PEOPLE | Jun 27, 2019

The profession of SEO Strategist: the story of Matteo Borsacchi

To create quality content. To use Big Data to understand what the user wants. To improve the visibility of a company without promising easy shortcuts. This is the calling card of the SEO Strategist.

“If I were to describe my profession, I would define it as Data-Driven Content Marketing, because today dealing with content positioning, i.e. with SEO, Search Engine Optimization, is more than ever driven by data”. This is how Matteo Borsacchi, a SEO Strategist in Engineering since 2016, with experience in the field since 2006, starts off.

“Implementing SEO strategies today means analyzing huge volumes of data, thanks to the many tools now available which were unimaginable until a few years ago, with the aim of identifying information needs to be answered. Gathering information must help us to understand what people are looking for and to respond with original, useful, interesting, engaging, entertaining content. Well-finished content, in short, and not just tags or keywords repeated dozens of times in a text as used to be done”. A job for word strategists, for text craftsmen, who use their wisdom to try to understand the desires of people, also by searching for the intent which lies behind their behavior on the Net, and to build content that can meet a need. “If I were to imagine recounting how this work has changed over the years – continues Matteo – I could say that we have gone from words to phrases, from phrases to concepts and then to people”.

 

What is the role of search engines in the work of a SEO Strategist?

“We could say that the search engine is our point of reference. We owe this change in the profession mainly to Google which, over the years, has tried to penalize those seeking shortcuts to position content. The algorithm evolves continuously, it is transparent, it allows those who do this work to understand which is the best way to position oneself, and then it is democratic, because with the changes in recent years it has somehow managed to put the user at the center. We must be wary of those who, acting as SEO Strategists, promise companies a high ranking on Google. Today what counts is the quality of the “customized” and necessary content for those searching: this is what we must focus on“.

Has the toolbox of those who deal with SEO also changed over time?

“Compared with the past, we have a great deal more data and new tools available, useful for analysis. If we think about the forums in the early 2000’s, we can clearly see the difference between what happened in the past and today: on the forums we had the opportunity to study the opinions and behaviors of a non-representative sample of users. Today with Google and Facebook we have data on the entire population of Net users, a real wealth for this work. When we think of search engines, at our fingertips we have data which refer not only to what we searched for, but also from where in the world, at what time of the year and anything else those same people search for. We have real data, we just need to use these to produce what people are looking for. Big Data have taken the place of the old reports falling on our desks: we have a continuous and real-time flow of information useful to adapt what we produce to what the user wants“.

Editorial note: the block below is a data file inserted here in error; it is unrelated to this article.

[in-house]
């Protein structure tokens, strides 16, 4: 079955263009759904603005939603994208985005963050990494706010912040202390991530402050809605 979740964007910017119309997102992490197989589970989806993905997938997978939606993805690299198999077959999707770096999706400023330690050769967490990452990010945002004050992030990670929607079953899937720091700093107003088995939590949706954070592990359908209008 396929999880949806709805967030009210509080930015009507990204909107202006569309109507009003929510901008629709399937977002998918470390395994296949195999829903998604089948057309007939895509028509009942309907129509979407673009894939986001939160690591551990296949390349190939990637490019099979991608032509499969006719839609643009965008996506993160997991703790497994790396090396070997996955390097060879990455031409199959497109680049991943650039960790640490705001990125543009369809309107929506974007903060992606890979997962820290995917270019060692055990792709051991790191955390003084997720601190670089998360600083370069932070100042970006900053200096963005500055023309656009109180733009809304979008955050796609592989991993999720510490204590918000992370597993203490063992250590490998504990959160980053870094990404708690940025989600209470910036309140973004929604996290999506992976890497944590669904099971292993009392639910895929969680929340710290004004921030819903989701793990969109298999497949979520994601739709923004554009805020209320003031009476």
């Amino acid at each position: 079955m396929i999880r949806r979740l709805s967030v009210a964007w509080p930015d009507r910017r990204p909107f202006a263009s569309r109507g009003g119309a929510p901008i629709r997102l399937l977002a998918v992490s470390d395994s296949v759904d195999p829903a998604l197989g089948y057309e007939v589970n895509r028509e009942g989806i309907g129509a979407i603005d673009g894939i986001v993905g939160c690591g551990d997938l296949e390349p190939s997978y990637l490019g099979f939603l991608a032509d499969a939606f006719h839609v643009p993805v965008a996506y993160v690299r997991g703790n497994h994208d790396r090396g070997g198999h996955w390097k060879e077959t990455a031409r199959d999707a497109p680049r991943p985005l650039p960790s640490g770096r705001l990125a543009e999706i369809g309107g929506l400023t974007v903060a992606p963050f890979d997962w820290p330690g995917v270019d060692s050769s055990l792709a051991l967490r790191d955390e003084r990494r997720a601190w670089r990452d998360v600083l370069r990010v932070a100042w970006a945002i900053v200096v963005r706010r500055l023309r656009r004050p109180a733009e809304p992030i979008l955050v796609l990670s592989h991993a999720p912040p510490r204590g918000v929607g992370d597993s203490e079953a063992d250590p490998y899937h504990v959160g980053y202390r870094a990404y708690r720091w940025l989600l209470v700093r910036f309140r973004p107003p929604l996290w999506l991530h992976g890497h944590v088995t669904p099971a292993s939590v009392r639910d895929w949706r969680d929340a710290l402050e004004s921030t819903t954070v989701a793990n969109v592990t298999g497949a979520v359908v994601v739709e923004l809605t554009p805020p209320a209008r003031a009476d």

Has the awareness of companies on the subject of being visible on the Net changed?

“In my experience I have to say that there is still little awareness of the work to be done to correctly position companies on the Net. The approach we have is culturally wrong: we think that SEO can deceive the search engine and find easy ways for success, while the path undertaken, aimed at improving a company’s visibility, is a lengthy one and must take into account many factors. We need fewer cunning people and more content”.

Can this job also be done with a degree in humanities?

“I’m the proof that you can combine humanities with technology. I graduated in Communication Sciences and was lucky enough to meet a professor of Social Psychology who involved me in a career where information technology was the key player. To work as a SEO Strategist you need a passion for words and the desire to understand what lies behind them, i.e. people’s interests and emotions. This work is not an art, it is not only creativity, but there is a lot of science, analysis, no improvisation”.

How do you “train” to do this job to the best of your ability?

“In common with all those connected with the IT sector, for this profession too you cannot stop studying and keeping up to date and this can be done by reading industry magazines, following people who deal with the subject on social networks or looking for groups and forums where it is possible to discuss the latest news”.

Does the SEO Strategist work alone?

“The image of IT professionals that many have is that of people working alone, while in my work I have to collaborate with practically everyone: from those who manage the network infrastructure to those who write the code, up to those who deal with communication. This is an across-the-board company position, which necessarily has to work in a team”.

3 books that you would suggest to those who want to understand more about this work?

“Undoubtedly Language Design by Yvonne Bindi, a book on the usability of language, full of intelligent ideas and eclectic and fitting examples. If you want to better understand what lies behind simple words, Philosophical Investigations by Wittgenstein. And then, rather than a book I would suggest a feed of industry blogs: SemrushMozSearch Engine LandSearch Engine Journal. They themselves are often a great example of content marketing”.